The discussion around the automated text production by the bot ChatGPT at the beginning of the year made the importance of AI in (adult) education suddenly visible. AI affects educational institutions at all levels. It can influence organisational development and business models. It will also affect the planning of offers, the development of learning materials and, in particular, questions concerning the assessment of qualifications. It should be noted that AI is usually not one of the goals in adult education, but a by-product of it – with the exception of specific learning offers for the acquisition of AI skills.
“We are facing probably the most fundamental change in the workplace that we have ever experienced.” (Discussion post on LinkedIn by Prof. Dr. Yasmin Weiss, expert on “Future Skills” and “Future of Work”, 08.2023)
When implementing new technologies in education, the problem often lies in the lack of acceptance of the staff involved. Especially when it comes to artificial intelligence, the fear of not being able to explain how a product works is a significant barrier to its introduction.
So how can educators be “onboarded”?
The AI4AL project aims to make a significant contribution to alleviating these concerns. Currently, two “milestones” have been reached on the way to achieving this objective.
Understanding how AI works and following ethical guidelines and principles for data collection can contribute a lot to reducing educators’ reservations about using AI in the classroom. This may also enable an effective, ethical, and unprejudiced approach to AI in their instructional settings. To this end, a Methodological guide was drafted under the leadership of SkillLab and evaluated by the project partners during the summer months.
The Methodological guide contains basic information on the development and functioning of AI, possible applications of AI in adult education and a detailed chapter on the “Rules of Engagement” for educators. In summary: AI is not magic. It is based mainly on two factors: High computing power and the largest possible amount of correct and meaningful data for the intended purpose.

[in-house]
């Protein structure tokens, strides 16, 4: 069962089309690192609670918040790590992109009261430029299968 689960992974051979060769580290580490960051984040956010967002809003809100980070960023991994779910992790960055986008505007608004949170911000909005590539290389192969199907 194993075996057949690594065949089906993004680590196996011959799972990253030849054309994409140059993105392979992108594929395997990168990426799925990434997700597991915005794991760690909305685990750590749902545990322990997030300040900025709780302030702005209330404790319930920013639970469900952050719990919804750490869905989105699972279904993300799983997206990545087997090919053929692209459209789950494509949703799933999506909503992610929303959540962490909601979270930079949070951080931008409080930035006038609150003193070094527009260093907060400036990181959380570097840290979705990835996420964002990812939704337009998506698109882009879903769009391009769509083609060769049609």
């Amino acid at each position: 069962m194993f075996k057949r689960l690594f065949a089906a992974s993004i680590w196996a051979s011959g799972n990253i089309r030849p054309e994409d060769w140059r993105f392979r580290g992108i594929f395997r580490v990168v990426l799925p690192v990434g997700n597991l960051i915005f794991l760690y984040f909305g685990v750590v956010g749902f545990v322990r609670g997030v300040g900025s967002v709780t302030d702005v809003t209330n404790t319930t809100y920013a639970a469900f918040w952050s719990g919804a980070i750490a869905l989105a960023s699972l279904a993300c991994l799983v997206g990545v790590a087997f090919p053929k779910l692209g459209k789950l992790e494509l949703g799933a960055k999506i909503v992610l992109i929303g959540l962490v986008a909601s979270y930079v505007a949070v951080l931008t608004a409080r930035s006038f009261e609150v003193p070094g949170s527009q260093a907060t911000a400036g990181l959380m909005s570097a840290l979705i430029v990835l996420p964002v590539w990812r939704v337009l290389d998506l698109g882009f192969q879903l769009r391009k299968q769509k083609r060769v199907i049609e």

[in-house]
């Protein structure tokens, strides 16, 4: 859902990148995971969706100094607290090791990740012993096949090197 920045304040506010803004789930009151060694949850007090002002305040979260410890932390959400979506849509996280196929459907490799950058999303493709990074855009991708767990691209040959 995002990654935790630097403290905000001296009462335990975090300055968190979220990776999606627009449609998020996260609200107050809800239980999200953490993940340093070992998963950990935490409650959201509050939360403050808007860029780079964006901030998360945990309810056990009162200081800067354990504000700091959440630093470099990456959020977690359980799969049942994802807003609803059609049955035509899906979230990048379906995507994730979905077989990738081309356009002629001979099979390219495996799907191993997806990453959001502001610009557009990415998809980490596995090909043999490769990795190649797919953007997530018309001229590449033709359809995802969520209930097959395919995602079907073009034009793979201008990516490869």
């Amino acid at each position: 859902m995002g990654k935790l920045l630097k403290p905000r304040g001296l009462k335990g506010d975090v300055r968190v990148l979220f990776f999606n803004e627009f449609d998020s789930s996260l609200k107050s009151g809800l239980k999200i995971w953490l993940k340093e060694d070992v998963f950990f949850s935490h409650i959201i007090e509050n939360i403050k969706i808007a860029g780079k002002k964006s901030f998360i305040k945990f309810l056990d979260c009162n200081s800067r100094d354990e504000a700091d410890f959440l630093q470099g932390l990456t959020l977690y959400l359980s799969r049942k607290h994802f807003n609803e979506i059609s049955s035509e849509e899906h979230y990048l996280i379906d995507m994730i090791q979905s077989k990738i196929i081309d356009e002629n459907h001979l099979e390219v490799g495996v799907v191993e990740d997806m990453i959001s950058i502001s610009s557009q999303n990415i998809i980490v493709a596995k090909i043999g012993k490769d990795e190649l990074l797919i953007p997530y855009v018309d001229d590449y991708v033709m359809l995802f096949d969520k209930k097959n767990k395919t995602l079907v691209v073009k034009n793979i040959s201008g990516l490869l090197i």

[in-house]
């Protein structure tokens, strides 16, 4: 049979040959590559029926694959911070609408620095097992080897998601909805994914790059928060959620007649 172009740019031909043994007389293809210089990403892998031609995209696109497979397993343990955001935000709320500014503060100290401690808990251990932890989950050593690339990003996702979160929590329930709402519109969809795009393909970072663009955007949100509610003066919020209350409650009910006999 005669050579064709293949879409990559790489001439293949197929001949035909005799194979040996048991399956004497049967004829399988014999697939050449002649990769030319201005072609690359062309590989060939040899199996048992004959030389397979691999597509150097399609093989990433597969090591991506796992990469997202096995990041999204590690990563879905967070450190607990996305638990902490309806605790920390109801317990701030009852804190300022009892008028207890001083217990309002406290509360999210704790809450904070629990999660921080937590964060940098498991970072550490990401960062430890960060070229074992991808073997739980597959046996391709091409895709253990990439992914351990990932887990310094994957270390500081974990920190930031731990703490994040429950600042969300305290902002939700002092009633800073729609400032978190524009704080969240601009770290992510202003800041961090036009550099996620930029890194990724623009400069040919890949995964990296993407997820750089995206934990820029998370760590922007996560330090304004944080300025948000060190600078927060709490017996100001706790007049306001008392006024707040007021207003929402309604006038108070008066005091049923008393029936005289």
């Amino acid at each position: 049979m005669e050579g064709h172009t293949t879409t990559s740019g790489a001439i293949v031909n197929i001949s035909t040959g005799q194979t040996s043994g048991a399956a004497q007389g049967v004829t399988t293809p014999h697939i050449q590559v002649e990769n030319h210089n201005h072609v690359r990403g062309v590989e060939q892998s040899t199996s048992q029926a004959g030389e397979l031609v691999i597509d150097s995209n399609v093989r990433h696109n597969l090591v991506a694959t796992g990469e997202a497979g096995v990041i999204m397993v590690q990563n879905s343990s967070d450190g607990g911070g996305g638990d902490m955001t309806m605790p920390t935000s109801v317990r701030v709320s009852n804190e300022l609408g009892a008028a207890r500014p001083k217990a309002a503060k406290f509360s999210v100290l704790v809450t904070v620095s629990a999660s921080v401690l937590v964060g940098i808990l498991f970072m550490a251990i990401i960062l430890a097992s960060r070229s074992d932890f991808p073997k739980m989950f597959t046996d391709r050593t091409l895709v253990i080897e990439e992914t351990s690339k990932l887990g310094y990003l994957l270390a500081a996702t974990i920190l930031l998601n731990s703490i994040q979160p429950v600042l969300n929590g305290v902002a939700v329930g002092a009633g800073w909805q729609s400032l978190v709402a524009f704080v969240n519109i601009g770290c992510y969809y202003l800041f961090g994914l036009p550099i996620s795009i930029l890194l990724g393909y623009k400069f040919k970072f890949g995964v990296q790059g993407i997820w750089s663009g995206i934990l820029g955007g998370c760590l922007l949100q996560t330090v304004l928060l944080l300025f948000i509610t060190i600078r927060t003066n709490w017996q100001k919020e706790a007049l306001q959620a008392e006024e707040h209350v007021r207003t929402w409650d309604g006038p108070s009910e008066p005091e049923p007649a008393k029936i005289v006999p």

The last chapter of the guide therefore describes principles for collecting high-quality data for the use of AI in adult education – for example, purpose limitation, minimising the amount of data, transparency of data or anonymisation.
Towards a self-paced training path
Equally important is the training of the educators on the use and application of AI technologies in adult education. The AI4AL project is developing an online self-paced course for adult educators for this purpose. As a first step, CPIP developed a training methodology with the support of other project partners based on their specific fields of expertise.
By the end of the year, the objectives and contents of the following five topic areas will be defined by each project partner, accompanied with the showcasing of the AI4AL matching tool:
- Understanding AI Fundamentals
- Ethical and Responsible AI Use
- Starting with AI: Basics and Implementation
- Exploring AI Tools for Adult Education
- Digital Competences for Educators and Citizens
In spring, the self-paced course will be implemented technically, tested by tutors and optimized accordingly. We are looking forward to working on the curriculum and are excited about the innovative solutions that will emerge.
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Want to get involved in the testing of the AI4AL matching tool and training toolkit? You can read more and express your interest here.